9.2. Lists are mutable

The syntax for accessing the elements of a list is the same as for accessing the characters of a string: the bracket operator. The expression inside the brackets specifies the index. Remember that the indices start at 0:

>>> print(cheeses[0])

Unlike strings, lists are mutable because you can change the order of items in a list or reassign an item in a list. When the bracket operator appears on the left side of an assignment, it identifies the element of the list that will be assigned.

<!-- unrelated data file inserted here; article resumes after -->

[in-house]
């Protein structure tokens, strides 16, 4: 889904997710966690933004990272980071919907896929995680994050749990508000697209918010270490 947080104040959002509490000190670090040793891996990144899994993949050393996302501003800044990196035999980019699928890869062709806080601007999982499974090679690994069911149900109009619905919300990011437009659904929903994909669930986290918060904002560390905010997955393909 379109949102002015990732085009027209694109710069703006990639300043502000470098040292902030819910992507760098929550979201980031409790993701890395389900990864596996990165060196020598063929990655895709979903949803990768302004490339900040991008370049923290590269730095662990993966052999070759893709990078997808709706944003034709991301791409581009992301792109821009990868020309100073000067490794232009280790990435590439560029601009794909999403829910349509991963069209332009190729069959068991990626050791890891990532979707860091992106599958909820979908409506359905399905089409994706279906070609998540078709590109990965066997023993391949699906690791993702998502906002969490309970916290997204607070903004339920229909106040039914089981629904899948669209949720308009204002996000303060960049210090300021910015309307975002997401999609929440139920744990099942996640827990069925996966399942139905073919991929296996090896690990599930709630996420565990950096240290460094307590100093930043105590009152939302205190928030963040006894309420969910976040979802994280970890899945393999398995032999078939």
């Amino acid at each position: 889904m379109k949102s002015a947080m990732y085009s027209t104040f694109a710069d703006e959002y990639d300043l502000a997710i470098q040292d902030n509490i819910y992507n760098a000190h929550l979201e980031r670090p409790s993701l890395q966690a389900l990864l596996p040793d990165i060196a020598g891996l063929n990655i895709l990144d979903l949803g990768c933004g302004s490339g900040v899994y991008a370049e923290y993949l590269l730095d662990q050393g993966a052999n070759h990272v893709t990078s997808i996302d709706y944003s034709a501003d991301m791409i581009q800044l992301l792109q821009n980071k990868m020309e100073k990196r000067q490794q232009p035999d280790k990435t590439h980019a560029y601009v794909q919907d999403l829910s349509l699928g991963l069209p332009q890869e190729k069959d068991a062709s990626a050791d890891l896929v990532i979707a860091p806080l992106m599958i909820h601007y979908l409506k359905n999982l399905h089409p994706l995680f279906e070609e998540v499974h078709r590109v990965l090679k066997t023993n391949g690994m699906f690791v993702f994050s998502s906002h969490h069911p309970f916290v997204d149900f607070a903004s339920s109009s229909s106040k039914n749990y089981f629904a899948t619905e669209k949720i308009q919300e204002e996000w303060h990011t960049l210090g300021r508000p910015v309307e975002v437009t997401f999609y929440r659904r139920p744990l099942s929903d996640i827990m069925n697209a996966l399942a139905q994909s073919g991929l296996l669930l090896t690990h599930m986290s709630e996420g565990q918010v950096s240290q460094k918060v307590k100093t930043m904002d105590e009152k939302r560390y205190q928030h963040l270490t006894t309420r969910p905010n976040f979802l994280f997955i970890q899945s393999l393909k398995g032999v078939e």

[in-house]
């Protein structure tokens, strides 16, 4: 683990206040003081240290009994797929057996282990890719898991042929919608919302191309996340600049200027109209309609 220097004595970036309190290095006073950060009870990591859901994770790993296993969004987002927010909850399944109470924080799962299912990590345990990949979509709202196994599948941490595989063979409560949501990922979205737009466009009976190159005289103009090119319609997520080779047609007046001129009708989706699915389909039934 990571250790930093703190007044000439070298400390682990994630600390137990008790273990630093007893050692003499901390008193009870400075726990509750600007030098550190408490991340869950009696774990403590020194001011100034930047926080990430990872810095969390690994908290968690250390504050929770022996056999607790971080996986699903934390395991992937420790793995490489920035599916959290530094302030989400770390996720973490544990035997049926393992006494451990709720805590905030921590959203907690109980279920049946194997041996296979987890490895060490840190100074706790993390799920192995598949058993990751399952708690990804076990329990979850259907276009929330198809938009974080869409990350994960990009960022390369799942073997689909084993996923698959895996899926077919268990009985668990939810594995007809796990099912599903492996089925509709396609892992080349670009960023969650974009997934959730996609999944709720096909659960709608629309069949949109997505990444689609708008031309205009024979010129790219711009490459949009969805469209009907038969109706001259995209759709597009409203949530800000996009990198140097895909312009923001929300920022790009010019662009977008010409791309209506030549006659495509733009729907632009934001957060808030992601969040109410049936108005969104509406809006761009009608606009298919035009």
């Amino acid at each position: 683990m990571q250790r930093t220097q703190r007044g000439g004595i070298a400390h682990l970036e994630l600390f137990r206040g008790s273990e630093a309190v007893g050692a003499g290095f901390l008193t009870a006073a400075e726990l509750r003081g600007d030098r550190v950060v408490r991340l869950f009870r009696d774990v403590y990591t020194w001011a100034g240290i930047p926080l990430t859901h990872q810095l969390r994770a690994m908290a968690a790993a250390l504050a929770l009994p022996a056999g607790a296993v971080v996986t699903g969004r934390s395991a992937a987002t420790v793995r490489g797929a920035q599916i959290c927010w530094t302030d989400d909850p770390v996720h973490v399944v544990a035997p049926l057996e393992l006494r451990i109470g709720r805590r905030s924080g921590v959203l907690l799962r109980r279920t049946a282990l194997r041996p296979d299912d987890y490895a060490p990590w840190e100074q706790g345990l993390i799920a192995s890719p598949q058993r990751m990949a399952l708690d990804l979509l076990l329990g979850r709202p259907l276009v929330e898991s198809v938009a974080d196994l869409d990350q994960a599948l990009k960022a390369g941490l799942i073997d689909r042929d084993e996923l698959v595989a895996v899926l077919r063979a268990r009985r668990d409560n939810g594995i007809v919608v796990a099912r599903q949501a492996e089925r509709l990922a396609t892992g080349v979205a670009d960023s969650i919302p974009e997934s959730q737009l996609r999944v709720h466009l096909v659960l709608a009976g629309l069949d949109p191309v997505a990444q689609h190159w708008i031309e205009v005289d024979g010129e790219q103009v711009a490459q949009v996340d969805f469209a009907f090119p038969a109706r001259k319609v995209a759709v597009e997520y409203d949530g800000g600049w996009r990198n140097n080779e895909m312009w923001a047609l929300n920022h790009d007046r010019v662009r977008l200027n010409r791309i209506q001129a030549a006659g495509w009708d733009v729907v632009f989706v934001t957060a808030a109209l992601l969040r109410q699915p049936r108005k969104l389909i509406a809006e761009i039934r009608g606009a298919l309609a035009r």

Activity: CodeLens Changing an item in a list. (listReassign)

The one-th element of numbers, which used to be 123, is now 5.

You can think of a list as a relationship between indices and elements. This relationship is called a mapping; each index “maps to” one of the elements.

List indices work the same way as string indices:

The in operator also works on lists.

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